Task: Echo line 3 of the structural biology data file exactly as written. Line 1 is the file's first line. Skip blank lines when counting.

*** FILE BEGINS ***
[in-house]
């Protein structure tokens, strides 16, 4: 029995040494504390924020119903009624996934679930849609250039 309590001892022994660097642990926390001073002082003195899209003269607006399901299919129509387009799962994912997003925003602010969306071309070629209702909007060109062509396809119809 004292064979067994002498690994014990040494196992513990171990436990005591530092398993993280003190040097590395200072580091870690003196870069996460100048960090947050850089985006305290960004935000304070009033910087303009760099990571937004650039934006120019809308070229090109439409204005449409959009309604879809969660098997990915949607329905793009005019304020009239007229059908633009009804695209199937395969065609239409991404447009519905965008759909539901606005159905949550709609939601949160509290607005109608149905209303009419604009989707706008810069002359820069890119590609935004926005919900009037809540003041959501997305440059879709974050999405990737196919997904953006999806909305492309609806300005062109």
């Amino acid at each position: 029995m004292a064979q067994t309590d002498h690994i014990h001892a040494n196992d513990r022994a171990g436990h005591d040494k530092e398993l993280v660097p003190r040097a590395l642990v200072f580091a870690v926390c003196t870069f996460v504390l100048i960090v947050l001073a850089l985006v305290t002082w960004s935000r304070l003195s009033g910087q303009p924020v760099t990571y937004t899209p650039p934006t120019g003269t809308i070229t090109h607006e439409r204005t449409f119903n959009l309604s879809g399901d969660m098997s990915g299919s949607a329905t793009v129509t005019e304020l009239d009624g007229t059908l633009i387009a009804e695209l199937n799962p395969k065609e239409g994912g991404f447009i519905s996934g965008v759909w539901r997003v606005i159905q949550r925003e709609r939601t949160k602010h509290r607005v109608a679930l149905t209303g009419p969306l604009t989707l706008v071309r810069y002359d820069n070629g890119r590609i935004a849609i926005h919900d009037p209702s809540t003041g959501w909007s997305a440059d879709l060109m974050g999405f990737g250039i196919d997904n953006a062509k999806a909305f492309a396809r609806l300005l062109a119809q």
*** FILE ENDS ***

């Amino acid at each position: 029995m004292a064979q067994t309590d002498h690994i014990h001892a040494n196992d513990r022994a171990g436990h005591d040494k530092e398993l993280v660097p003190r040097a590395l642990v200072f580091a870690v926390c003196t870069f996460v504390l100048i960090v947050l001073a850089l985006v305290t002082w960004s935000r304070l003195s009033g910087q303009p924020v760099t990571y937004t899209p650039p934006t120019g003269t809308i070229t090109h607006e439409r204005t449409f119903n959009l309604s879809g399901d969660m098997s990915g299919s949607a329905t793009v129509t005019e304020l009239d009624g007229t059908l633009i387009a009804e695209l199937n799962p395969k065609e239409g994912g991404f447009i519905s996934g965008v759909w539901r997003v606005i159905q949550r925003e709609r939601t949160k602010h509290r607005v109608a679930l149905t209303g009419p969306l604009t989707l706008v071309r810069y002359d820069n070629g890119r590609i935004a849609i926005h919900d009037p209702s809540t003041g959501w909007s997305a440059d879709l060109m974050g999405f990737g250039i196919d997904n953006a062509k999806a909305f492309a396809r609806l300005l062109a119809q």